An extraordinary 24 hours in the brinkmanship between Lionel Messi and Barca has truly set the star on course to leave the club. For all his magic on the pitch, the striker’s defining moment of his career might have just happened.
Tittle-tattle has turned from hot air to hottest topic within less than 24 hours. Unless Lionel Messi is spectacularly calling Barcelona’s bluff, the most monumental transfer possible has almost instantly shifted from ridicule to reality.
Even after the accusations of deliberate image-tarnishing, traumatic end to the season and repeated rumors of real unrest, no one seriously suspected that Messi’s shadowboxing with the club where he has spent his entire career were anything more than posturing.
The built-in clause that allows the striker to signal his departure by June 10 each year was considered the equivalent of a nuclear button under the table for the talisman beloved of one of the greatest clubs in the world, only to be used as an emergency reaction to the kind of unthinkable catalogue of catastrophes that have been allowed to unfold at the Camp Nou.
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That last resort looks increasingly like the last line of his 634-goal Barca career, and the wholly unexpected end of what was thought to be an essentially unconditional alliance could be hastened by that condition of finality in his contract.
Blather about Messi has always been a staple of gossip column fodder. Now Barcelona have switched the story from frivolous rumors to in-depth analyses of where it all went wrong, with the likes of Guillem Balague, the author of one of the definitive accounts of Messi’s career, telling millions of people that the 33-year-old is focused more on his next club than salvaging the saga he is embroiled in.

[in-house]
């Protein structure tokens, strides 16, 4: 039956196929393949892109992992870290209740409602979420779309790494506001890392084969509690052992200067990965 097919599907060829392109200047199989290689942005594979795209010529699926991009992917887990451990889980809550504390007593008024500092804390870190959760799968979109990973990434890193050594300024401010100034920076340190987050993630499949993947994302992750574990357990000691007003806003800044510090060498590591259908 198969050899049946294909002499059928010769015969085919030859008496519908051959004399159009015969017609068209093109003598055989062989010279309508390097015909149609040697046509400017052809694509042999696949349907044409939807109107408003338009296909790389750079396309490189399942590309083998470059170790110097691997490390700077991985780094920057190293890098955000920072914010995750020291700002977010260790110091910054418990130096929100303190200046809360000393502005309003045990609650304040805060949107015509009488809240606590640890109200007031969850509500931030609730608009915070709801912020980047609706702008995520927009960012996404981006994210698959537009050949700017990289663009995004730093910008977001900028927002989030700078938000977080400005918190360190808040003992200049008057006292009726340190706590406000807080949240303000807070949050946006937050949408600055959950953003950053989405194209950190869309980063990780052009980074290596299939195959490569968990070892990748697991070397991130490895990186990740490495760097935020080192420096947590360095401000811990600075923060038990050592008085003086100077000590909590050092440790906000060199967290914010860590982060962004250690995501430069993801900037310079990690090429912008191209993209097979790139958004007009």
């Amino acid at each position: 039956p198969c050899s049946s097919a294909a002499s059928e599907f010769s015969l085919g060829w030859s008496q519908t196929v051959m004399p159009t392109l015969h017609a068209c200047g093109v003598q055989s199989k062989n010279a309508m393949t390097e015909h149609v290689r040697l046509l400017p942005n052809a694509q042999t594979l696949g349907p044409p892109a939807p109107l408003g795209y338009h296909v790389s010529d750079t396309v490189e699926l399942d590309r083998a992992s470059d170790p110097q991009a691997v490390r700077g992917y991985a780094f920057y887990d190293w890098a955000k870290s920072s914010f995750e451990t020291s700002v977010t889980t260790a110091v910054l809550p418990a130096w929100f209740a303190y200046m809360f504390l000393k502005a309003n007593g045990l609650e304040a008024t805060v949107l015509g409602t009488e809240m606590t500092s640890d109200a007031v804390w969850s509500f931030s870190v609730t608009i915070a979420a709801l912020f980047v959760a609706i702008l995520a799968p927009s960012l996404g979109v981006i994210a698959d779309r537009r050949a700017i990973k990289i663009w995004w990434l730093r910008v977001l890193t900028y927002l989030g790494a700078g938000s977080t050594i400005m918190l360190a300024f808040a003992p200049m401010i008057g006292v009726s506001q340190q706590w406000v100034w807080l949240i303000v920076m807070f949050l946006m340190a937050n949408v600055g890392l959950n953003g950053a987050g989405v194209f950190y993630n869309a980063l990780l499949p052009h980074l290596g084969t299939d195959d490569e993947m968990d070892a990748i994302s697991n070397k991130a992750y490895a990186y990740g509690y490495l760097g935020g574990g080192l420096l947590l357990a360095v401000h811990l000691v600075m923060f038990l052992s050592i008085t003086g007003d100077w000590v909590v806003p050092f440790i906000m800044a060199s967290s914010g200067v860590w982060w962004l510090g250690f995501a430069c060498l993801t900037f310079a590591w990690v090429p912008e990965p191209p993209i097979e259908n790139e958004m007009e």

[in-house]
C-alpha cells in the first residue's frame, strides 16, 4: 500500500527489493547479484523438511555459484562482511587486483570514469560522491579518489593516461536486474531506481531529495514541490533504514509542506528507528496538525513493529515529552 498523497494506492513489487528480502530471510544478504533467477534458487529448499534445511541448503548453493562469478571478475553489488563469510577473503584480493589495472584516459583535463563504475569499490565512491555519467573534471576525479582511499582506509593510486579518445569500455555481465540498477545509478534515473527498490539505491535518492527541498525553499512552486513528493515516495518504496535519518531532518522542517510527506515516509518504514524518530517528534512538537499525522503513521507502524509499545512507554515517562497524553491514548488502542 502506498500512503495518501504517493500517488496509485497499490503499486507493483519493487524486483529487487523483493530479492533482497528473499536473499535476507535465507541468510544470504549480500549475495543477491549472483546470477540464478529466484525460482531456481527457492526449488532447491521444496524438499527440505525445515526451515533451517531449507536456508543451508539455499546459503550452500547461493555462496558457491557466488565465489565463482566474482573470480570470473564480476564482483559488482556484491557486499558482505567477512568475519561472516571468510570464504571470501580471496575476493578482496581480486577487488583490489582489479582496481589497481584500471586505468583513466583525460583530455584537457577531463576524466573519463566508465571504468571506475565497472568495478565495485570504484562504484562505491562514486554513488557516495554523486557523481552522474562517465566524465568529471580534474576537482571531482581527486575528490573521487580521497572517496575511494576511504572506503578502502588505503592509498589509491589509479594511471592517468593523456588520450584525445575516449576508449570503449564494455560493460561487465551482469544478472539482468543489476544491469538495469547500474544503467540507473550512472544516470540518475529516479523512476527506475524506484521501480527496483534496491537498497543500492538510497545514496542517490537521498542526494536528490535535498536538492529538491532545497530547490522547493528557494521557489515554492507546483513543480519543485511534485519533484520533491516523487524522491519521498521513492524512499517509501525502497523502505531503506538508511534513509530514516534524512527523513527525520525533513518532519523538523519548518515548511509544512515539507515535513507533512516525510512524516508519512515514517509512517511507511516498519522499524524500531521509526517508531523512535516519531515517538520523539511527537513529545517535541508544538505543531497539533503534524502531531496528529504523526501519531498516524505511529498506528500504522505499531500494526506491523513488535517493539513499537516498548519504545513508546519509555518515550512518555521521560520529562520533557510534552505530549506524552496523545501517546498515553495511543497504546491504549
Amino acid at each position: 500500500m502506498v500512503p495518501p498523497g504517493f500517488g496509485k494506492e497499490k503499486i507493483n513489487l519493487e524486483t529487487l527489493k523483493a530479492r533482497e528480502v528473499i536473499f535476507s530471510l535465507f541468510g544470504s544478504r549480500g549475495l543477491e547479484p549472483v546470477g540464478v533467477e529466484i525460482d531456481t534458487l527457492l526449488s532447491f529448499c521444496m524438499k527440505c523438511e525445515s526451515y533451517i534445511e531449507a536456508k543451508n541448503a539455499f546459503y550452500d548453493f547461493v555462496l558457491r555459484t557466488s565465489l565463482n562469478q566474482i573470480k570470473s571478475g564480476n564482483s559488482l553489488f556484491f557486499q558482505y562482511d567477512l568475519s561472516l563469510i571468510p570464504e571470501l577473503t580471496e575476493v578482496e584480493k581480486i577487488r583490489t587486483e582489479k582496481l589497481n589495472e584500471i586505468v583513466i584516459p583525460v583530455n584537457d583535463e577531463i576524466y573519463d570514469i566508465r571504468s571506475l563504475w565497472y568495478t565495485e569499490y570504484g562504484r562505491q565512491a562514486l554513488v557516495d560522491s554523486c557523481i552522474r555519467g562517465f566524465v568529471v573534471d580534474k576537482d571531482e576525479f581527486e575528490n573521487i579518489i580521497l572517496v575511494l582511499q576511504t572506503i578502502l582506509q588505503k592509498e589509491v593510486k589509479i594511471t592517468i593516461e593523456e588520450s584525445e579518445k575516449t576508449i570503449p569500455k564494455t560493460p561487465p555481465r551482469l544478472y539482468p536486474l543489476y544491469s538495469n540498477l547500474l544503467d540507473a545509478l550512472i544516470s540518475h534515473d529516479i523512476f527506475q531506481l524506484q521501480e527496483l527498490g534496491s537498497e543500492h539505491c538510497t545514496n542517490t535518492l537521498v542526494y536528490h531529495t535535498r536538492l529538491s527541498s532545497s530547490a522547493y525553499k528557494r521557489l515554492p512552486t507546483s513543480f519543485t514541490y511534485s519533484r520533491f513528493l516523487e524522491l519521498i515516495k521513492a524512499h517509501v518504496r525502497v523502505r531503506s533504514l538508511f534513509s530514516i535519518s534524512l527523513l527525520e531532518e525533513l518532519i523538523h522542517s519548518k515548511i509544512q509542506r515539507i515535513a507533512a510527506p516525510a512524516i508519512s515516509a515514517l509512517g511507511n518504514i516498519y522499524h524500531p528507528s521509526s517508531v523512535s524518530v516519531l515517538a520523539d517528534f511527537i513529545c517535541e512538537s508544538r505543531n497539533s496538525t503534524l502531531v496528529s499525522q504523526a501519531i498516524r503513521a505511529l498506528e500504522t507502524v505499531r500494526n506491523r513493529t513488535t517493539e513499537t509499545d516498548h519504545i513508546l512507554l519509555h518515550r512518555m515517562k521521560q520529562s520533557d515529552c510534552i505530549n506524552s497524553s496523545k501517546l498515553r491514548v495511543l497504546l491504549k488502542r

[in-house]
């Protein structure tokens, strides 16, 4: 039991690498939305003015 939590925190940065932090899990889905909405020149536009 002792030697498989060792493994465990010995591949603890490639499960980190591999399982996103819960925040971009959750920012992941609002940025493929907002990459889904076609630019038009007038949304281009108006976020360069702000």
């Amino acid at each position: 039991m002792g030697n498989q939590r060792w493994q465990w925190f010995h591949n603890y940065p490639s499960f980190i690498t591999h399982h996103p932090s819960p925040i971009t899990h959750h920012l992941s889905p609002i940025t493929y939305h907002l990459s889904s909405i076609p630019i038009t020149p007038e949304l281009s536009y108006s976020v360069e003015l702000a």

That lays waste to the verdict by Victor Font, the man who could succeed blundering club chief Josep Bartomeu, that Messi will stay as long as the presidential election scheduled for next summer is held immediately.
Joan Laporta, the president between 2003 and 2010, was one of many suggesting that the documents sent to the club by Messi, effectively giving his notice, would prove little more than another frustrated power play if Bartomeu resigned.
Balague, though, has emphasized that we are merely surveying the details of the divorce. “This is it,” he explained.
First things first. Messi not only wants to leave, he is thinking where he should go next. He doesn’t see himself at FCB anymore. This is it. He has never been more determined. This is not a negotiation or a power battle (THREAD) pic.twitter.com/r8GKJYytbU
— Guillem Balague (@GuillemBalague) August 26, 2020
Messi situation was fixable then Barca failed to speak to him personally, refused immediate elections, hired a middling coach, indicated closest teammates were transferable and had his best friend find out through the media he was done. Did they even want to fix it?
— Tom Allnutt (@TomAllnuttAFP) August 25, 2020